Cantwell was clearly not a flight risk. He turned himself in on demand, having stayed in Virginia and in touch with police in anticipation of doing so once he heard rumors of a warrant for his arrest. And Cantwell’s political views should under no circumstances have been treated as relevant to bail. The purpose of bail is to incentivize a defendant to appear at trial, full stop.

Meanwhile in Georgia, Reality Leigh Winner languishes in the Lincoln County jail, also denied bail since her June arrest for “removing classified material from a government facility and mailing it to a news outlet.”

The initial bail denial was premised on the possibility that she might have taken, and might disclose, more classified information. But in a second bail hearing, as in Cantwell’s case, the judge’s denial of bail was obviously conditioned solely on the content of Winner’s supposed political beliefs.

Winner was not a significant flight risk. She had no criminal record, her passport had been confiscated, and her mother had offered to move to Georgia to act as her pre-trial custodian. The prosecutor’s only real argument for denying bail was the claim that Winner’s admitted admiration for fellow whistle-blowers Edward Snowden and Julian Assange indicated “contempt for our country and our security.” The judge bought that argument.

Again: The sole legitimate purpose of bail is to ensure that the defendant shows up for trial so as to not forfeit some significant amount of money or property.

Conditioning bail on the defendant’s political beliefs — or, worse, denying it entirely over those beliefs — is by definition “excessive.” Judges who commit such violations of the Eighth Amendment in particular and of due process in general should be removed from the bench — and possibly given a taste of confinement themselves.

Thomas L. Knapp (Twitter: @thomaslknapp) is director and senior news analyst at the William Lloyd Garrison Center for Libertarian Advocacy Journalism ( He lives and works in north central Florida.


Take a Knee. Take a Seat. Take a Chill Pill.

English: American students pledging to the fla...
American students pledging to the flag in a former form of the salute, specifically the Bellamy salute . (Photo credit: Wikipedia)

“Wouldn’t you love to see one of these NFL owners,” US president Donald Trump thundered from the stage of a September campaign rally, “when somebody disrespects our flag, to say, ‘Get that son of a bitch off the field right now, out. He’s fired. He’s fired!'”

Many seem to agree that professional football games are no place for political statements. Well, at least they agree now. I don’t recall a peep from them for nearly a decade of the US government shelling out millions of dollars to turn professional football games into combination political statements and military recruitment rallies.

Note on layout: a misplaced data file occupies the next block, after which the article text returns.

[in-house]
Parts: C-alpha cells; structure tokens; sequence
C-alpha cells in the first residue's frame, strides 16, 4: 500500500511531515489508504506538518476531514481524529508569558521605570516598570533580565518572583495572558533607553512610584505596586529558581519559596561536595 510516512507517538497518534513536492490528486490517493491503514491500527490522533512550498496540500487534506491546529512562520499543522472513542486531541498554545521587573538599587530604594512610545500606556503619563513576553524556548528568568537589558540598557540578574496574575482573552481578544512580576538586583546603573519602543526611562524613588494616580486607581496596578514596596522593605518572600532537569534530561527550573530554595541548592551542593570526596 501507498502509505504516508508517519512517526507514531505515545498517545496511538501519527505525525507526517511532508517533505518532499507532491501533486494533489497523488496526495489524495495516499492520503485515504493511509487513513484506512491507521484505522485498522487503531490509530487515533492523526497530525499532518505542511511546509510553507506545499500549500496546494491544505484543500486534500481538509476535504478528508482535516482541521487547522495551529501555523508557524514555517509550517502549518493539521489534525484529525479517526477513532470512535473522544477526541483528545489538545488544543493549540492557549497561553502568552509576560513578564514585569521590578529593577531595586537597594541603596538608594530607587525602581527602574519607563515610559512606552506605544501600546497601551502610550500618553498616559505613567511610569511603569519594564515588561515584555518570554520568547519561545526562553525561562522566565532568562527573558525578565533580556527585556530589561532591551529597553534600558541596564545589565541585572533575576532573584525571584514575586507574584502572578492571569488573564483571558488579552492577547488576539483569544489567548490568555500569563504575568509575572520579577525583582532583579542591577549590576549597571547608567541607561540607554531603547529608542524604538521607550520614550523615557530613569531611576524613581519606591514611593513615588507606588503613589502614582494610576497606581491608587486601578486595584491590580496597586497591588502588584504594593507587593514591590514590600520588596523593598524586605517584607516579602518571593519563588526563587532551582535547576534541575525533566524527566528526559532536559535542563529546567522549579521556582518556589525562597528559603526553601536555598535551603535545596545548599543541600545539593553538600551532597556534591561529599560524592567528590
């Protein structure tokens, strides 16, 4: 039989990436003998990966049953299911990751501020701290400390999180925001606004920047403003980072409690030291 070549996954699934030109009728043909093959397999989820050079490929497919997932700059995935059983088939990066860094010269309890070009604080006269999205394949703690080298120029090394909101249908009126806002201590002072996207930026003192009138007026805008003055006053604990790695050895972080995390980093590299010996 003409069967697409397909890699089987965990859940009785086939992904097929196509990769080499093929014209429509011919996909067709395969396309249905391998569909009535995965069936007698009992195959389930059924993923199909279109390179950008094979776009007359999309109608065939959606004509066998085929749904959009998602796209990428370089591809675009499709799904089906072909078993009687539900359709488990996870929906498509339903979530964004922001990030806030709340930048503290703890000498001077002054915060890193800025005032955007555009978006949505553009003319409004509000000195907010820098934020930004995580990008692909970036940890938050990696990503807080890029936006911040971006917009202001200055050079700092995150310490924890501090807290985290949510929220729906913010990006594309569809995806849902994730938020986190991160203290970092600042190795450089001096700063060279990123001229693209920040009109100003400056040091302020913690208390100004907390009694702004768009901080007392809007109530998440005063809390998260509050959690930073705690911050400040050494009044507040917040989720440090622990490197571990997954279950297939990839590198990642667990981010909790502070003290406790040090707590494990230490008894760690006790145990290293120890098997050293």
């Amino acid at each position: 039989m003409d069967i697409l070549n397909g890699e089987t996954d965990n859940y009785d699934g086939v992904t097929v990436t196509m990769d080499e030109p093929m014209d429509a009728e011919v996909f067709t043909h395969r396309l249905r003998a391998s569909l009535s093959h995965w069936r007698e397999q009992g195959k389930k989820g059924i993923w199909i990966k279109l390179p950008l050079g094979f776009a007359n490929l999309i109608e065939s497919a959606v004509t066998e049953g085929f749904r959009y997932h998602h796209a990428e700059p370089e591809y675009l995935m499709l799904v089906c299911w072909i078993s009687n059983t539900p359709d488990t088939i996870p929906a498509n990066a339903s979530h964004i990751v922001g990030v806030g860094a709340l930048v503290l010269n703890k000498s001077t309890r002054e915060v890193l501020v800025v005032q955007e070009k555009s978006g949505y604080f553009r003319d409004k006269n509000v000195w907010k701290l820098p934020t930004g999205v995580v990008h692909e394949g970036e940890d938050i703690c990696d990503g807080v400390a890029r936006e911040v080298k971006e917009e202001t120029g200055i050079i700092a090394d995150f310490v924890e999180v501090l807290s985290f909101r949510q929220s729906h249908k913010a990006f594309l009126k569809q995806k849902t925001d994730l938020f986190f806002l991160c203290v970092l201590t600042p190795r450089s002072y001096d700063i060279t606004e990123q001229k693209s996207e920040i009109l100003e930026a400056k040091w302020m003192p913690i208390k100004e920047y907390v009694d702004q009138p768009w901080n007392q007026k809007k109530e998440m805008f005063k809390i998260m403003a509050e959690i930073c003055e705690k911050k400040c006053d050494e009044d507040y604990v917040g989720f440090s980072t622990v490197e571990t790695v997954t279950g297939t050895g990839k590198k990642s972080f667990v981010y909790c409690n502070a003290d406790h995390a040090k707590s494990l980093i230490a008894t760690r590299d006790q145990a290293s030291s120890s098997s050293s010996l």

Meanwhile, the Houston Chronicle reports, a Texas high school student has been expelled for sitting through morning prayers to the god called government, also known as “the Pledge of Allegiance.”

C’mon, people — relax!

Is it truly important that someone you don’t know didn’t assume your preferred bodily posture while a song you like was played?

Is it the end of the world that a high school student doesn’t practice the same (secular) religion as you?

I was brought up to respect the flag. The Marine Corps reinforced that tendency. A 48-star flag adorned my grandfather’s casket (he served in the navy in World War Two). A 50-star flag just may cover mine one of these days. My personal politics notwithstanding, I’m a little bit attached to its symbolism.

But at the end of the day, the flag is a piece of cloth that some people don’t attach positive, let alone reverent, feelings to. The cry that some people “died for” it is, frankly, disrespectful to those people and whatever their real reasons were for taking up arms beneath it.

The national anthem is a song that glorifies the killing of rebellious slaves, some of whose descendants are likely among those criticized for failing to stand while it’s played (ask the grandchild of an Auschwitz survivor to stand for the Deutschlandlied and see how he or she responds).

And the “Pledge of Allegiance” was written by a flag salesman to, you guessed it, boost his flagging sales numbers (sorry, couldn’t help myself there).

If it bothers you to the point of distraction that some people are, by your lights, insufficiently respectful of the Stars and Stripes, your priorities are way out of whack. And if the flag does indeed stand for freedom, you’re part of the problem, not part of the solution.

Thomas L. Knapp (Twitter: @thomaslknapp) is director and senior news analyst at the William Lloyd Garrison Center for Libertarian Advocacy Journalism ( He lives and works in north central Florida.